A more modest pace for job, pay growth
August report may put interest rate hike in question
WASHINGTON — Job and pay growth slowed in August, returning to a more modest pace that clouds the prospects for an interest rate hike by the Federal Reserve later this month.
Employers added 151,000 jobs last month, the government said Friday. That is still a healthy number but lower than the 180,000 that analysts were expecting on average and down sharply from revised gains of 271,000 jobs in June and 275,000 in July.
Job gains in those prior two months came after very sluggish hiring in the spring and were not expected to be sustained. Fed and other economists have said about 100,000 to 125,000 new jobs a month are needed to keep pace with the population and labor force growth and hold the unemployment rate steady.
The nation’s jobless rate in August remained at 4.9 percent for the third Employment seekers wait to apply for work at a Florida job fair in July, when 275,000 positions were added. Employers added 151,000 last month, the government said Friday. straight month. Forecasters were looking for it to drop to 4.8 percent.
Fed Chair Janet Yellen last week seemed to be preparing markets for the central bank’s first rate increase since December, citing the nation’s “continued solid performance” in the labor market. But some analysts said the Labor Depart- ment report was not strong enough to push Fed policymakers to raise the benchmark interest rate at the conclusion of their two-day meeting Sept. 21.
“I don’t think it tips the balance toward a rate hike,” said Kevin Logan, chief U.S. economist at HSBC Bank in New York.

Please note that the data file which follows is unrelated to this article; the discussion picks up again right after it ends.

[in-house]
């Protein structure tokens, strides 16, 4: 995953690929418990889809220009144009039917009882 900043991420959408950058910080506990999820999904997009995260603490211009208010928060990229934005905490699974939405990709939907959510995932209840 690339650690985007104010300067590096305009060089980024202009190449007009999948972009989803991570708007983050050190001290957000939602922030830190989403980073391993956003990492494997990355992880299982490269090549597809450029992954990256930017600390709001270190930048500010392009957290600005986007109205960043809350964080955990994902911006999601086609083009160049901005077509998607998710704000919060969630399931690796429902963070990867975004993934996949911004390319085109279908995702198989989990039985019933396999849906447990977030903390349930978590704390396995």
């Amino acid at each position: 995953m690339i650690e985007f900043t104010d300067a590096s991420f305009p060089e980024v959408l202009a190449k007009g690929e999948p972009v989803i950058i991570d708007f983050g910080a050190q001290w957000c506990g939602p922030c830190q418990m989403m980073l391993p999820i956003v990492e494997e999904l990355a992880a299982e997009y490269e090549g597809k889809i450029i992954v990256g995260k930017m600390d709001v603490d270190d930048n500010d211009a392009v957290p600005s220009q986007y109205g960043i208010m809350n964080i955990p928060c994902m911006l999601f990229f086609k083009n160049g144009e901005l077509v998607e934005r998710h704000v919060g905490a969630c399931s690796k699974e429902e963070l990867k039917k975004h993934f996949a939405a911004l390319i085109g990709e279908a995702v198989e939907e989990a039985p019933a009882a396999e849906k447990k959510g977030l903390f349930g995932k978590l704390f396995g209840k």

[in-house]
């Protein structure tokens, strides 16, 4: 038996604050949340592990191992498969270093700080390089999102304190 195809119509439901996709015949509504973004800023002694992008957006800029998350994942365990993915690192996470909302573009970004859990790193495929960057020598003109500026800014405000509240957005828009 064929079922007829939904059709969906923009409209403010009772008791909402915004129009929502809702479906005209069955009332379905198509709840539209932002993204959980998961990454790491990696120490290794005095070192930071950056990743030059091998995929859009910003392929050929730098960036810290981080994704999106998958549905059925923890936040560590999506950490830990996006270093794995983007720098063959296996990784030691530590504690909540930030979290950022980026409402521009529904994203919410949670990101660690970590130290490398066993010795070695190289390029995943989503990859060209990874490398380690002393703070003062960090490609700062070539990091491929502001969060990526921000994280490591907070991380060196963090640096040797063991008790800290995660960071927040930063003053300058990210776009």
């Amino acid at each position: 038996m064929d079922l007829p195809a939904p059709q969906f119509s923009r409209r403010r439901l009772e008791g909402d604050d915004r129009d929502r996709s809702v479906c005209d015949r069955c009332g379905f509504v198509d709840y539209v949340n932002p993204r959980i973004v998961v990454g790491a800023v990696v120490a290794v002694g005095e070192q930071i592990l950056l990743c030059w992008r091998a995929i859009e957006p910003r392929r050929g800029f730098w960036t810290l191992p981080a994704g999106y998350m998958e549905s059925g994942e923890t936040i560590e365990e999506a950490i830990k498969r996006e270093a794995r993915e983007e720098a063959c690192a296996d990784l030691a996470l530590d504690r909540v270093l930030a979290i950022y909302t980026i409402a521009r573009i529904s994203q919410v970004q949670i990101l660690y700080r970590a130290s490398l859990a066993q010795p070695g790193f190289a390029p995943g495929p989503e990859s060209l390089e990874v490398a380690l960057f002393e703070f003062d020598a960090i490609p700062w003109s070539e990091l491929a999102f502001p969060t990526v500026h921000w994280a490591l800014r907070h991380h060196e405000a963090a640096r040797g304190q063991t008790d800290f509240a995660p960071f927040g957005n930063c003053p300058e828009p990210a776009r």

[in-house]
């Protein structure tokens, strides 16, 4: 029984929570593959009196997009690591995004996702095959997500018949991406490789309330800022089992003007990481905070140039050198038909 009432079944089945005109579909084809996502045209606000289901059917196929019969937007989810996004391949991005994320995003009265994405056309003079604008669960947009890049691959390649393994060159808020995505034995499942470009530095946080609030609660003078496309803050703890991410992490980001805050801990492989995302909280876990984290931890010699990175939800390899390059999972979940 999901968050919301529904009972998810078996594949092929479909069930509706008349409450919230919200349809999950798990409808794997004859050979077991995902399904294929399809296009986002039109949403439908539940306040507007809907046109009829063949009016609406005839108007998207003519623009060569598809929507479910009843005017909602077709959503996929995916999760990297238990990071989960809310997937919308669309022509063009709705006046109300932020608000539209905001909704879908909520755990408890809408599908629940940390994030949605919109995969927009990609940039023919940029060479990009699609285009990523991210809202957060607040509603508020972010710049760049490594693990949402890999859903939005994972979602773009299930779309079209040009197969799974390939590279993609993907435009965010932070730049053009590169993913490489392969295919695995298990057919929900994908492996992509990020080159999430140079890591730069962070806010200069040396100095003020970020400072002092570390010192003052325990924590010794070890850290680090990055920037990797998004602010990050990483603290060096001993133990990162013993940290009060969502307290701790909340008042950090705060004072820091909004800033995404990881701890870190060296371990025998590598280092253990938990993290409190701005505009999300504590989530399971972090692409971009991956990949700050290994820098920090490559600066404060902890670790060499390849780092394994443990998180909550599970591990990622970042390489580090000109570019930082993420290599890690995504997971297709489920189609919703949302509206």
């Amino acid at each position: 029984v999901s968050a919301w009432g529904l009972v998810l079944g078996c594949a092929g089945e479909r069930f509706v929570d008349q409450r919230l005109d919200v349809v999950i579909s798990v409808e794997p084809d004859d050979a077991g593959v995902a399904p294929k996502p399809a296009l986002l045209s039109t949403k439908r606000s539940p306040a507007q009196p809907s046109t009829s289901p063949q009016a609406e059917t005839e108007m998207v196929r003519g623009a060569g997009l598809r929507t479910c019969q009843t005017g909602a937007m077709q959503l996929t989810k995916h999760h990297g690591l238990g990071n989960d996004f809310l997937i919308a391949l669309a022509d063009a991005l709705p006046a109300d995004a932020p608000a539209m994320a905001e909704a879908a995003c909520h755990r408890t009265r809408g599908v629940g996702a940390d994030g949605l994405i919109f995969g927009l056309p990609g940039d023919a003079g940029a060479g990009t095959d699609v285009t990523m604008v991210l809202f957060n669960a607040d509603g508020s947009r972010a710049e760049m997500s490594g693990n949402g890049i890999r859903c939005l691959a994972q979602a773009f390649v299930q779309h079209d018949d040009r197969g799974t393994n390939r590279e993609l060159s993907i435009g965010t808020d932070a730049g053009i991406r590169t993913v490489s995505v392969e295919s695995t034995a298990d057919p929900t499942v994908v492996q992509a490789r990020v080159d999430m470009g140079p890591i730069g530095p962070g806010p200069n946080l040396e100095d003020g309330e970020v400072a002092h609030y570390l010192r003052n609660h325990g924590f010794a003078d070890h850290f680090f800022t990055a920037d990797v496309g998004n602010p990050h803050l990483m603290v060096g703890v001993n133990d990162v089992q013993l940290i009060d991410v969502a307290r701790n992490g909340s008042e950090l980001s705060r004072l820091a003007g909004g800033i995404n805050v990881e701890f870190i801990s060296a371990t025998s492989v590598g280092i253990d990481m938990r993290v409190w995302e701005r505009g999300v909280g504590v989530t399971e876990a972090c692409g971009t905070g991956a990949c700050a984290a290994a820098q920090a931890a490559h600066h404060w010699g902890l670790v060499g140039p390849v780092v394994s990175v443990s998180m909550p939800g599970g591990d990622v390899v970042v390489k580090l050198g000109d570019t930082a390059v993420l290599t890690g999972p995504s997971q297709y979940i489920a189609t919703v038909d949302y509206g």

Most experts now don’t see a modest Fed rate increase until after Election Day Nov. 8, at its December meeting at the earliest, but others said the report was not so bad as to cause a rethink by Yellen or the Fed.
The latest job growth “is simply not slow enough to derail a rate hike,” said Chris Rupkey, chief financial economist at MUFG
Markets tick up
NEW YORK — U.S. stocks rose Friday as investors found some positive aspects in a middling jobs report. Job growth slowed in August, and investors hope that will convince the Federal Reserve to wait before raising interest rates.
The Dow Jones industrial average climbed 72.66 points, or 0.4 percent, to 18,491.96. The Standard & Poor’s 500 index picked up 9.12 points, or 0.4 percent, to 2,179.98. The Nasdaq composite advanced 22.69 points, or 0.4 percent, to 5,249.90. Union Bank in New York.
About 44,000, or 29 percent, of the jobs added last month were in retail and the hotel and restaurant sectors. Most of the new jobs last month were in professional services and financial businesses and sectors such as health and education. Manufacturing and construction industries shed jobs, however.
The economy is now in its eighth year of growth since the Great Recession, but it has been slow by historical standards. And one clear disappointment has been on the pay front. August was another letdown.
Average hourly earnings of all private-sector workers rose just 3 cents last month from July, to $25.73. That was up 2.4 percent from a year earlier but the weakest showing since March and down from an annual pace of 2.7 percent in July.
Economists have been waiting for a bigger, sturdier pickup in earnings as the job market has tightened, but the smaller-than-expected gains suggest there are many more jobless workers than the 7.85 million people on the official unemployment rolls. A long-running trend of low productivity growth and, more recently, weakening corporate profits are not helping either.
Including the August numbers, job growth this year has slowed to an average of 181,500 a month, from 229,000 last year and 251,000 in 2014.